Oh, boy, is that one true. Can't swing a stick at a "funky" coffee shop without seeing stock photos of black and brown people harvesting crops. I understand what they think they're doing by posting these things, but it does comes off a bit like a clothing store adorning its wall with photos of cotton pickers.
posted by tobascodagama at 1:55 PM on August 19, 2017 [20 favorites]

This hits rather close to home. I recently left my last job, which was pretty much just being a craft beer expert, which is basically a title you get when you know just slightly more than the people around you. I had worked for both a brewery and a distillery before my entry into the retail side of things, and knew my way around a glass pretty well. One thing I noticed and that became impossible to ignore, was the overarching whiteness and maleness of beer in America. (Nota bene: I am a white dude myself.) The people who buy and make the stuff are all white dudes. Which is fine, but the culture was rapidly becoming toxic, in the way that things that are full of inebriated white dudes often are. The stupid competition of the hardcore clique of craft beer buyers to score as much as possible of whatever rare beer as they possibly could led to my having to institute limits as on whatever came into the shop, which in turn led to whining and rending of garments and incessant phone calls and lengthy lists and lots of stress and unhappiness on my part. And lest you think this was limited to younger white millennials, let me tell you the boomers who are the core of the whiskey nerdery were just as bad. So: bad behavior. Fine.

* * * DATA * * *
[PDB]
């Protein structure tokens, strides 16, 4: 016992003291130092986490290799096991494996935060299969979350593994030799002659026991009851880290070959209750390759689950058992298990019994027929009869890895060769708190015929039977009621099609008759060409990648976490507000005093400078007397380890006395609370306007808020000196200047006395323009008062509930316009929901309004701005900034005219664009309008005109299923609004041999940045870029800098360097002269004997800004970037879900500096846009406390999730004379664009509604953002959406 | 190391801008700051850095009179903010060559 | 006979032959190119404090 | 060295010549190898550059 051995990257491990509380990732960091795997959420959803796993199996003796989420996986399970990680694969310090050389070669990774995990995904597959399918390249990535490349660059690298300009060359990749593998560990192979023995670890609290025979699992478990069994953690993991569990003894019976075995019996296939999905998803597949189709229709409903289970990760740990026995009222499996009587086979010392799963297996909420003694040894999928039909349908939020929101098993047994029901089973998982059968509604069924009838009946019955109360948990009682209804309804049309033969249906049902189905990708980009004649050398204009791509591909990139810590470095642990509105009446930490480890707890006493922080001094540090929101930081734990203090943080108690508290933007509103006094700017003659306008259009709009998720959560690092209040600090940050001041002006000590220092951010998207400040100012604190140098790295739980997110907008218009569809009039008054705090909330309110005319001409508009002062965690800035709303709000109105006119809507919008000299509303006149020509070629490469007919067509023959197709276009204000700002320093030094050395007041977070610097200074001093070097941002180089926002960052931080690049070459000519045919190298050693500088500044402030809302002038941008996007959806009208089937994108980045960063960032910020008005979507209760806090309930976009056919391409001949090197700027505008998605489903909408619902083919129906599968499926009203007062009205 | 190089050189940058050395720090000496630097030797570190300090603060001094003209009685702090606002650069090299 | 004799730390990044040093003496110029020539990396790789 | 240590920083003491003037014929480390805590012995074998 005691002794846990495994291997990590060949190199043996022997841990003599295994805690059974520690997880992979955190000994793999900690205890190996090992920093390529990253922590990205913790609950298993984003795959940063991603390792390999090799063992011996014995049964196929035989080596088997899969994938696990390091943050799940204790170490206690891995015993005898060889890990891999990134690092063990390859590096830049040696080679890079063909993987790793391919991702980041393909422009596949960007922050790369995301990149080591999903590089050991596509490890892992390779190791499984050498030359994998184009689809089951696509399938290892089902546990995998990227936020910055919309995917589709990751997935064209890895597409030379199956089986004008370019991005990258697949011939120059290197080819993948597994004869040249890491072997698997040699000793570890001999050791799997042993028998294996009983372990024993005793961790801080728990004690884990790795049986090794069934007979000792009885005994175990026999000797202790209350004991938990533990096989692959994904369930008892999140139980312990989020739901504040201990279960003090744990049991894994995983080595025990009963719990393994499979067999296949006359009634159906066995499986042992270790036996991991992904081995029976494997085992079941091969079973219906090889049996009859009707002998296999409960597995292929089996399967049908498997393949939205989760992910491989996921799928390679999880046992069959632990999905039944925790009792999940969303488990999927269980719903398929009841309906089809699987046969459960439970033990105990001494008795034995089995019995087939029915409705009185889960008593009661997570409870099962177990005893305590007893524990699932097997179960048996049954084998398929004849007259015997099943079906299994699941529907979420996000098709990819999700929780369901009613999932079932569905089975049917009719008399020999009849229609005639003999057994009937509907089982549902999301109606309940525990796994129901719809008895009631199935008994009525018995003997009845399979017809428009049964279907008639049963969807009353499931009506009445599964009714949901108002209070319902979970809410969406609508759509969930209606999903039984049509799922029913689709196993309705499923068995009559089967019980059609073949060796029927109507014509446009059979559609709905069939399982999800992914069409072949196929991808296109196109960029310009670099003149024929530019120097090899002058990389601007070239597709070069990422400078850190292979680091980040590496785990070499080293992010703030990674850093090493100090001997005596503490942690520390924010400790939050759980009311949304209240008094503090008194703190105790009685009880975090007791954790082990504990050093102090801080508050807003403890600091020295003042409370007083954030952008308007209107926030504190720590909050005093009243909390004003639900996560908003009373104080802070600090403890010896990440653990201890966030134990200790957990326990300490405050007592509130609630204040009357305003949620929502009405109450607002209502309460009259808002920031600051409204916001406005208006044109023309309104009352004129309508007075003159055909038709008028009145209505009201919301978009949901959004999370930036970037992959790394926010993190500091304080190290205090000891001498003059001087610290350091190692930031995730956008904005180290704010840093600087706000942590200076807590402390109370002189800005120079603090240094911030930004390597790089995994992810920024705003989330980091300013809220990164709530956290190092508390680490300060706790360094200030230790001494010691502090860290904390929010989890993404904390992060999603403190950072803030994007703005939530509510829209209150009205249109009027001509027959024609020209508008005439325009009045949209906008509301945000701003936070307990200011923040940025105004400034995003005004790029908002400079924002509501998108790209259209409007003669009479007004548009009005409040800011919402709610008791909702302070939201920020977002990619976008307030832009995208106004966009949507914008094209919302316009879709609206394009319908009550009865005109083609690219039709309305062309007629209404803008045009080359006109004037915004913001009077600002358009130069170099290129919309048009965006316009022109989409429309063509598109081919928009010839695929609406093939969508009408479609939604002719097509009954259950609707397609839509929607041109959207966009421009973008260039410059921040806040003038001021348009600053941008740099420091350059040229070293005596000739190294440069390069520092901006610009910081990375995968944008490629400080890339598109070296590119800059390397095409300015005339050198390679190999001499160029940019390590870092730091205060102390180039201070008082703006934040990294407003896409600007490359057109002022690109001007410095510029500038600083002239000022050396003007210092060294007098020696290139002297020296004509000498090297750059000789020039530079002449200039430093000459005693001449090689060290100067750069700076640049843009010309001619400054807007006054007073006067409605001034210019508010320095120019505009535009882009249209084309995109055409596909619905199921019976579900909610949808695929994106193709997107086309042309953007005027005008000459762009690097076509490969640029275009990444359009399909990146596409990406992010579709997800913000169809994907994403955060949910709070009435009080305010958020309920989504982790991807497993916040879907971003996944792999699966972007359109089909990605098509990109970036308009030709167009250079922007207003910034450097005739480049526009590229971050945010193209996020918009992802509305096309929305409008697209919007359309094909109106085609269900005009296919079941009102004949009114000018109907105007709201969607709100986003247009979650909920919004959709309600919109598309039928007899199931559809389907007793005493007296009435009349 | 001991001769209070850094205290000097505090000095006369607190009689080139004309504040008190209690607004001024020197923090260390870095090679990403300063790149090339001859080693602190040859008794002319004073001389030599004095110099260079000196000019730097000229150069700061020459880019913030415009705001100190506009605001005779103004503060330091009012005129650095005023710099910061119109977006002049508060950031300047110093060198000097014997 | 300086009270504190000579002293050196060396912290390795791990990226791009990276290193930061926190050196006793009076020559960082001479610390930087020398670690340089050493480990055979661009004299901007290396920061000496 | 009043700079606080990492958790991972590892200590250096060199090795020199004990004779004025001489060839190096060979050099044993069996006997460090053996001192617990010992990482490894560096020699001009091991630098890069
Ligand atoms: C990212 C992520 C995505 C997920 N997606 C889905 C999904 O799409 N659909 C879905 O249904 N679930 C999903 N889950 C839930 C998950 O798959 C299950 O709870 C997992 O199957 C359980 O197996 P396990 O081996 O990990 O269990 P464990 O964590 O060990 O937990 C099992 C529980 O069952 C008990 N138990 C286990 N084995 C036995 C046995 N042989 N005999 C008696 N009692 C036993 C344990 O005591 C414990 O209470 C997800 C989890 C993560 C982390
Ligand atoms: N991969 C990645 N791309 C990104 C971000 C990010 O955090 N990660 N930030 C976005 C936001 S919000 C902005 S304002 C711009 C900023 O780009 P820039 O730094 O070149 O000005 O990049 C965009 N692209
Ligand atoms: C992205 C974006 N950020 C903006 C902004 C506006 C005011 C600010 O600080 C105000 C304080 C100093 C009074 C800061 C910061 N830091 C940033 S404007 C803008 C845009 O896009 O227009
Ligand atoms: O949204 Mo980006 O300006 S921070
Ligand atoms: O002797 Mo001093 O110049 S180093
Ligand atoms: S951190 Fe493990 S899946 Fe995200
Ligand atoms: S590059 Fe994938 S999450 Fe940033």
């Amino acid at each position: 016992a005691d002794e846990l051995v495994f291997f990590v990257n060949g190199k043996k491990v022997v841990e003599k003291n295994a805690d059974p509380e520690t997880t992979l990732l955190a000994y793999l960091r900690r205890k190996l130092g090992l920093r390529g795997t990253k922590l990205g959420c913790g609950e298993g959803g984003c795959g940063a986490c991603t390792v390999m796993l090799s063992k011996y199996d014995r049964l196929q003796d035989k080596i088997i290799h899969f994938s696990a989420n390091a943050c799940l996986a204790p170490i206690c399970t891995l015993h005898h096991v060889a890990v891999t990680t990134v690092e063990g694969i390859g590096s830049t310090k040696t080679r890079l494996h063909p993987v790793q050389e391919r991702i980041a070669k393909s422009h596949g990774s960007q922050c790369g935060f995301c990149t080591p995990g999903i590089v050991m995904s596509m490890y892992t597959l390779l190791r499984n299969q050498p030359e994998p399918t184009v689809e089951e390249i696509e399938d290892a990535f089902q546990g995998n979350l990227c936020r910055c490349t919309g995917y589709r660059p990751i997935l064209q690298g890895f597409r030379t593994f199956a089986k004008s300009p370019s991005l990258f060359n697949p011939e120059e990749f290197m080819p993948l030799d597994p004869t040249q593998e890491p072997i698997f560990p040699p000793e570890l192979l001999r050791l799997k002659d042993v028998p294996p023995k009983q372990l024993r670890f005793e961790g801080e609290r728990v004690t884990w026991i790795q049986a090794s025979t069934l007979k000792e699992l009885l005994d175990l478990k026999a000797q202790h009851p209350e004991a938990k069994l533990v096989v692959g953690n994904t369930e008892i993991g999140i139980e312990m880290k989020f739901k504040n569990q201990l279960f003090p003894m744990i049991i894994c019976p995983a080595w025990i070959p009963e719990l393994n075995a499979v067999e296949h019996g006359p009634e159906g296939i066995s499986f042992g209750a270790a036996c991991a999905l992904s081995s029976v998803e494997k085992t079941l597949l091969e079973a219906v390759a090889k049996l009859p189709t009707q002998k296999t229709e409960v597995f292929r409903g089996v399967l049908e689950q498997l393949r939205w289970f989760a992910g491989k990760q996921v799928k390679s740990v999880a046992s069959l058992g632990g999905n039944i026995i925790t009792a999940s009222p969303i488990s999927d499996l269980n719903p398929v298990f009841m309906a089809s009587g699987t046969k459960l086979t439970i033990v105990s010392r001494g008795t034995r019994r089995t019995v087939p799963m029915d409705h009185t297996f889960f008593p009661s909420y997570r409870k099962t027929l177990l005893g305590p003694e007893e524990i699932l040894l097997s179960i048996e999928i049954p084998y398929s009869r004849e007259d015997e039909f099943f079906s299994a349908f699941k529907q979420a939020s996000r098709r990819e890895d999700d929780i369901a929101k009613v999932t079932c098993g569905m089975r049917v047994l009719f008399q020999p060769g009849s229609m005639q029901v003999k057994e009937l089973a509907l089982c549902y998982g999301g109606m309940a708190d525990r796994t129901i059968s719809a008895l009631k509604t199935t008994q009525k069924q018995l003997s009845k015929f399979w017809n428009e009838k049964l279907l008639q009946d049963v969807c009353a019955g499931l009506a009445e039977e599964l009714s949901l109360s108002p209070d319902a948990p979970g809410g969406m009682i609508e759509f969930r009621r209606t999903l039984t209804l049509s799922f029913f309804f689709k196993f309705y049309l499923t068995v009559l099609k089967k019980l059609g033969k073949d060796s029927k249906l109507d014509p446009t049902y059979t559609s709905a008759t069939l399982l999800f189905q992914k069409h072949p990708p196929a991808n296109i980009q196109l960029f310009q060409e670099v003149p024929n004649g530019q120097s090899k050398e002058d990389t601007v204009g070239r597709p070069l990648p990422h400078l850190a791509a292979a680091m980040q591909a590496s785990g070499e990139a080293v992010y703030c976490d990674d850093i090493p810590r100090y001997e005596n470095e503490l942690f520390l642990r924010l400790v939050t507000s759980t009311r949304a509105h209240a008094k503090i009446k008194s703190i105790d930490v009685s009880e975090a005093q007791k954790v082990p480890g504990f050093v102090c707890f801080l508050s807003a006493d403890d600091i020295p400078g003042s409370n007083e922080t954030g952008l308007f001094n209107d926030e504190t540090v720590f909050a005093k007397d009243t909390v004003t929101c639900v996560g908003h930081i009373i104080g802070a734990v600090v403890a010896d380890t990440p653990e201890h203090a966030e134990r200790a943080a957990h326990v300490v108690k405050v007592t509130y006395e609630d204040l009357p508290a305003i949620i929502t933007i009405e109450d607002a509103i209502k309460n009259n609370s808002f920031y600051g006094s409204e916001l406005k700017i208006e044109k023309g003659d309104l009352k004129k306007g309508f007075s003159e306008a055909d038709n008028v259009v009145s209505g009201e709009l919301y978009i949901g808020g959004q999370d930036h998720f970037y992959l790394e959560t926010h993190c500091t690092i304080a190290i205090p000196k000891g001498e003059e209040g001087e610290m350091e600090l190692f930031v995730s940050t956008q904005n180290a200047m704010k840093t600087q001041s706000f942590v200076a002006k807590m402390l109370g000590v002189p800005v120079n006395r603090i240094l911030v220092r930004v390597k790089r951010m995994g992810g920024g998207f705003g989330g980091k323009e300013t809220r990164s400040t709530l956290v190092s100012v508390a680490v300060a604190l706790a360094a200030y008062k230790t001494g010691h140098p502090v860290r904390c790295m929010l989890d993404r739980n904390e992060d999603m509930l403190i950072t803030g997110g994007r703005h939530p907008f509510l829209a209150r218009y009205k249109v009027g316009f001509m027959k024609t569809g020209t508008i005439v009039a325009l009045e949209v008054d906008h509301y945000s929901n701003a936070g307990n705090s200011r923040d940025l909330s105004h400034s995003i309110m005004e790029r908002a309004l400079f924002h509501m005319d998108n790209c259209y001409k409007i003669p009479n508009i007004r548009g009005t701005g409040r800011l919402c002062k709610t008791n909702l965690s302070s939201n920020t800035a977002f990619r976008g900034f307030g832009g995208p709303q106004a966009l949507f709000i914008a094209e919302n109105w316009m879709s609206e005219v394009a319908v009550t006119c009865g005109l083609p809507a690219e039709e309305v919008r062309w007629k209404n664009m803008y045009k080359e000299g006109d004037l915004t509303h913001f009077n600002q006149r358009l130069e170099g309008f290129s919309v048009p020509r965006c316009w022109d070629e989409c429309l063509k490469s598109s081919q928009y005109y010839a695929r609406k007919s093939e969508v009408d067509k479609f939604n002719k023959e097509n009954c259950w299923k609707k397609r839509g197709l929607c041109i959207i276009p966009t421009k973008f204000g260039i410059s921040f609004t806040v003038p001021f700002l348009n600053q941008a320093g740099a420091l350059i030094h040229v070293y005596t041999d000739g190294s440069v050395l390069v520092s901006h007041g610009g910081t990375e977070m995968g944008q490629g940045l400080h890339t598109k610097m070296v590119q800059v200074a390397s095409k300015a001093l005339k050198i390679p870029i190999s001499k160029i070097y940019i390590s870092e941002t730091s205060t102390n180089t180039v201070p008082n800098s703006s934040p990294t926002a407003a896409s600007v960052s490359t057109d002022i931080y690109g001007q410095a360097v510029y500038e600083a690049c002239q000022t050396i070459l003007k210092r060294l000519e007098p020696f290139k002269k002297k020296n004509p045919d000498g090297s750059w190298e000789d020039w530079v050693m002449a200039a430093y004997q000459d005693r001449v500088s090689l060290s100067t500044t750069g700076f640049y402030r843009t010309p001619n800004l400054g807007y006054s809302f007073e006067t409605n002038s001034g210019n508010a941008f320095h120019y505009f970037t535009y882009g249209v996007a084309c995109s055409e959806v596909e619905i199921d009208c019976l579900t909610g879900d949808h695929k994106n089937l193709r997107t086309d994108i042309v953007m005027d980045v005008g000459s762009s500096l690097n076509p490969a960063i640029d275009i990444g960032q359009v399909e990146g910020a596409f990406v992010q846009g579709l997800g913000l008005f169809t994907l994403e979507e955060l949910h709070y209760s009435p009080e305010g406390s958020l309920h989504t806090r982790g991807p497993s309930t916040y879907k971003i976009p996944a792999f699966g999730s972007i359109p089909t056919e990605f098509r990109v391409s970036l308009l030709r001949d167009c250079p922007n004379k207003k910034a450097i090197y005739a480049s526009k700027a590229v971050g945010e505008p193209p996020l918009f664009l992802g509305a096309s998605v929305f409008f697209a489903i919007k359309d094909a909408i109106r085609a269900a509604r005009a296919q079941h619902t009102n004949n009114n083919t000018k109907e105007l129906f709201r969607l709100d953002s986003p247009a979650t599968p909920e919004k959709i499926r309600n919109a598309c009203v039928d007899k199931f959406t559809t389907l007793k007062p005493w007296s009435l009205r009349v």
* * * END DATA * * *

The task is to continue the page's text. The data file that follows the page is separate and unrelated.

The real problem was the massive lack of respect when anyone female or of color even tried to get into the club. All the racist, sexist shit that got tossed around genuinely befuddled me. For instance: Highland Brewery in Asheville recently got a new head brewer, she had previously worked at Stone Brewing in San Diego, and if you come from there, you know your stuff. I saw sooo many people mansplain or assume she didn't know things because: woman and beer. Whatever. She gave me some great tips on making my own beer, and was super nice in spite all all the shit, so hats off to her.